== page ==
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Here’s the Oscar-Qualifying Palm Springs International ShortFest 2017 Award Winners

For short filmmakers, winning festival prizes is the holy grail on the road to Oscar recognition.

This year, some 500 filmmakers from 60 countries braved record temperatures to attend the 23rd annual Palm Springs International ShortFest (June 20-26), the largest short film festival and only short film market in North America. PSISF hosted 338 fiction and documentary shorts, 46 World Premieres, 12 International Premieres, 42 North American Premieres and 16 U.S. Premieres.

And more than 4,200 of the festival submissions were available in the Film Market for industry attendees to view online. Check out the complete lineup here.

Designated by AMPAS, BAFTA, and BIFA as an award-qualifying festival, and accredited by the International Short Film Conference, the festival gives its competition filmmakers a chance to secure $20,000 in cash prizes in 21 categories. The Panavision Best North American Short Award winner gets the use of a camera package valued at $60,000. Only the first-place winners in five categories are eligible to vie for an Academy Award nomination. Over 22 years, the Festival has presented 101 films that have gone on to earn Oscar nods.

This year’s ShortFest jurors were David Ansen (Palm Springs International Film Festival Lead Programmer), Lindsey Bahr (Associated Press), Kate Bosworth (actress/producer), Ian Durkin (Vimeo), Sam Lansky (culture editor at Time Magazine), and Heidi Zwicker (Sundance programmer).

Among the jury awards, Swiss refugee story “Facing Mecca” won two awards including Best of the Festival (which makes it eligible for Oscar submission); “The Head Vanishes” and “Dekalb Elementary” also won top jury awards. American Laura Checkoway’s heart-tugger “Edith + Eddie,” about ninety-something interracial newlyweds who are caught in the middle of a family feud, won Best Documentary short.

Among the many weekend panels, I participated in a depressing discussion moderated by Festival Director Lili Rodriguez about film journalism, where it was clear that reaching as wide an audience as possible by covering mainstream populist movies was the order of the day for such outlets as Time and A.P., while much of the editorial content in trade publications such as Variety and Screen International is influenced by industry advertising. Meanwhile, local film curation by knowledgeable film experts is going the way of the dinosaur. What will step in to replace them? Review aggregator Rotten Tomatoes is not the answer.

On the business side, there is far more opportunity for financing and finding an audience via television and emerging digital platforms than the ever-narrower indie film market, which is flooded with aspiring short and feature filmmakers from all over the world hoping to get a foothold in the relatively large and seemingly robust American entertainment industry. But as the Hollywood studios are more focused on big-budget action tentpoles, they are more out of reach for most aspirants than ever.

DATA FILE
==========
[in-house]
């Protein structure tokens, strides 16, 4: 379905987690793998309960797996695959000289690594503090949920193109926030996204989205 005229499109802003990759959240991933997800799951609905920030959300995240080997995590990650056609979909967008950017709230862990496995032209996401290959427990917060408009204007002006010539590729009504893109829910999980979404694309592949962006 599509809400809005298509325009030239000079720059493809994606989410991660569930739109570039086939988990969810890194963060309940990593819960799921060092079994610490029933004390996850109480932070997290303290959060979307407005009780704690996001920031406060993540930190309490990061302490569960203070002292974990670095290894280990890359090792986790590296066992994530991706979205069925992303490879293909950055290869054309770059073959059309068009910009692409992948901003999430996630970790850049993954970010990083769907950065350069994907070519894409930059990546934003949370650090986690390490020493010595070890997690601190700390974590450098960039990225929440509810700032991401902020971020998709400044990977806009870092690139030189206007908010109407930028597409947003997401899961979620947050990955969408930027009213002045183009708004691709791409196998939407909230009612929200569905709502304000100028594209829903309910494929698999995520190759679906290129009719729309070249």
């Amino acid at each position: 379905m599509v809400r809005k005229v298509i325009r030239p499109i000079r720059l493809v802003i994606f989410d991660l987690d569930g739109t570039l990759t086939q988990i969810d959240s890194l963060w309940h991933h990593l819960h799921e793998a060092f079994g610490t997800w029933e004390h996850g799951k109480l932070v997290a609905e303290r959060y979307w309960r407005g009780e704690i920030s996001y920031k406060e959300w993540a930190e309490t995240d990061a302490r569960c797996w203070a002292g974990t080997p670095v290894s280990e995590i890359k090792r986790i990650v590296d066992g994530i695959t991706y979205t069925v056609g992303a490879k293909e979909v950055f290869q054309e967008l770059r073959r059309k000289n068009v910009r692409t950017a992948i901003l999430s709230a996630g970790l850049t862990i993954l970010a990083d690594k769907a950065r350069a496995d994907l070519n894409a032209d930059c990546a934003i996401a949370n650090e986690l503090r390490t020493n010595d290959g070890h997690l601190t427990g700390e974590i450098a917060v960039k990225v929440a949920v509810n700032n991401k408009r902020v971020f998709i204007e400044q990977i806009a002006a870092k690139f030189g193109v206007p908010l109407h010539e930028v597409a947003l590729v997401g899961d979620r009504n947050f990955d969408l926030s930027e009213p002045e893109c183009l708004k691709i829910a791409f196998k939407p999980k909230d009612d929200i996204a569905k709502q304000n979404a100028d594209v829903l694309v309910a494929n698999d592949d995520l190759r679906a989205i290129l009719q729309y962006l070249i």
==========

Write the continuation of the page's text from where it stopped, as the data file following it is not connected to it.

It’s still possible to raise production funds via foreign financing, equity investors, and crowd sourcing. But getting your work seen and appraised is a tall order. Self-releasing is one option. And festival shorts are one way to get attention with a popular hit. Breakout filmmakers Damien Chazelle (“Whiplash”) and Gillian Robespierre (“Obvious Child”) grew their features from shorts. While the agencies use festivals like Palm Springs to cull talent — mostly the ones who win awards and go on to Oscar nominations — the gulf between emerging indies and sustained careers in film has never been greater.

"The Nation Holds Its Breath"

“The Nation Holds Its Breath”

Among the shorts shown this year were the four winners out of 5,000 submissions of the third season of The Weinstein Co.’s Lexus Short Films contest, which are also available online and at Amazon Prime (I recommend Kev Cahill’s skilled dramedy “The Nation Holds Its Breath”). Season 4 submissions are under way via Withoutabox.com.

Robin Wright’s short “Dark of Night”

Other standouts at the festival include Robin Wright’s expertly mordant black-and-white first short “The Dark of Night,” which debuted at Cannes and stars Leslie Bibb and Sam Rockwell; the BBC 3 series “Five by Five,” starring Idris Elba; British writer-director Nick Frew’s hilarious 1999 Christmas-in-L.A. movie, “Perfect Roast Potatoes,” starring Catherine Tate; and widescreen comedy “Super Sex,” from writer-director Matthew Modine, starring Kevin Nealon, Edward Asner, Elizabeth Perkins, and Efren Ramirez. Modine told a packed house at Palm Springs’ Camelot Theatre that it was inspired by a joke by Eli Wallach.

See the full list of the 2017 Palm Springs International ShortFest award winners below:

JURY AWARDS

BEST OF FESTIVAL AWARD – Winner received $5,000 cash prize courtesy of the Greater Palm Springs Convention & Visitors Bureau. The winner of this award may be eligible to submit their film to the Academy of Motion Picture Arts and Sciences for Oscar® consideration.

Facing Mecca (Switzerland), Jan-Eric Mack

Pensioner Roli comes to Fareed’s assistance when the Syrian refugee is faced with a bewildering forest of Swiss bureaucracy before he can bury his Muslim wife.

GRAND JURY AWARD – Winner received a $2,000 cash prize.

The Head Vanishes (France/Canada), Franck Dion